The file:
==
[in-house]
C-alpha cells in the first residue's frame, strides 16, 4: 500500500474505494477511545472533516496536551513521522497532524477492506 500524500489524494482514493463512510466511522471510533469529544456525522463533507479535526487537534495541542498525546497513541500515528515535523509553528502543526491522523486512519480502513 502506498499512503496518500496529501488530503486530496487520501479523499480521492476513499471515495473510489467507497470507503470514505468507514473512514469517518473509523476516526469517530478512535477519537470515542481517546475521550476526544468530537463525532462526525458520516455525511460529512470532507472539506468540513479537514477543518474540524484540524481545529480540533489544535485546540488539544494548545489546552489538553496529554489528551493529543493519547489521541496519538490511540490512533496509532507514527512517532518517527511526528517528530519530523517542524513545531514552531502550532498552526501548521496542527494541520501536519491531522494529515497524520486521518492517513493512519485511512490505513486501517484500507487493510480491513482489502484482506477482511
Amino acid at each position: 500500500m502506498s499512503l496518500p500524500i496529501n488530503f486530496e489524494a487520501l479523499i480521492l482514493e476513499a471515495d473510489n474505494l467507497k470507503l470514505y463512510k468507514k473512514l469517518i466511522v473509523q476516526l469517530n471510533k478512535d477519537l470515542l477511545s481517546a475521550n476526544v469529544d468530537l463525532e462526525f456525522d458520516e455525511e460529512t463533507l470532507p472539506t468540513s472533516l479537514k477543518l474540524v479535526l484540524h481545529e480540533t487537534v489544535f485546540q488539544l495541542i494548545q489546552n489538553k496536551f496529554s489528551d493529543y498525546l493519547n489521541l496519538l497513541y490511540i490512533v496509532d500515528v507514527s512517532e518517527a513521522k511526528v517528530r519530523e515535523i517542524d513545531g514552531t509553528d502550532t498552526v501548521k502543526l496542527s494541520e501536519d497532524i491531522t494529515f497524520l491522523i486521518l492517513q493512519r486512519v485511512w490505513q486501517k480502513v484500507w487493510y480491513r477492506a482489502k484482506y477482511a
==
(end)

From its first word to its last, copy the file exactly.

[in-house]
C-alpha cells in the first residue's frame, strides 16, 4: 500500500474505494477511545472533516496536551513521522497532524477492506 500524500489524494482514493463512510466511522471510533469529544456525522463533507479535526487537534495541542498525546497513541500515528515535523509553528502543526491522523486512519480502513 502506498499512503496518500496529501488530503486530496487520501479523499480521492476513499471515495473510489467507497470507503470514505468507514473512514469517518473509523476516526469517530478512535477519537470515542481517546475521550476526544468530537463525532462526525458520516455525511460529512470532507472539506468540513479537514477543518474540524484540524481545529480540533489544535485546540488539544494548545489546552489538553496529554489528551493529543493519547489521541496519538490511540490512533496509532507514527512517532518517527511526528517528530519530523517542524513545531514552531502550532498552526501548521496542527494541520501536519491531522494529515497524520486521518492517513493512519485511512490505513486501517484500507487493510480491513482489502484482506477482511
Amino acid at each position: 500500500m502506498s499512503l496518500p500524500i496529501n488530503f486530496e489524494a487520501l479523499i480521492l482514493e476513499a471515495d473510489n474505494l467507497k470507503l470514505y463512510k468507514k473512514l469517518i466511522v473509523q476516526l469517530n471510533k478512535d477519537l470515542l477511545s481517546a475521550n476526544v469529544d468530537l463525532e462526525f456525522d458520516e455525511e460529512t463533507l470532507p472539506t468540513s472533516l479537514k477543518l474540524v479535526l484540524h481545529e480540533t487537534v489544535f485546540q488539544l495541542i494548545q489546552n489538553k496536551f496529554s489528551d493529543y498525546l493519547n489521541l496519538l497513541y490511540i490512533v496509532d500515528v507514527s512517532e518517527a513521522k511526528v517528530r519530523e515535523i517542524d513545531g514552531t509553528d502550532t498552526v501548521k502543526l496542527s494541520e501536519d497532524i491531522t494529515f497524520l491522523i486521518l492517513q493512519r486512519v485511512w490505513q486501517k480502513v484500507w487493510y480491513r477492506a482489502k484482506y477482511a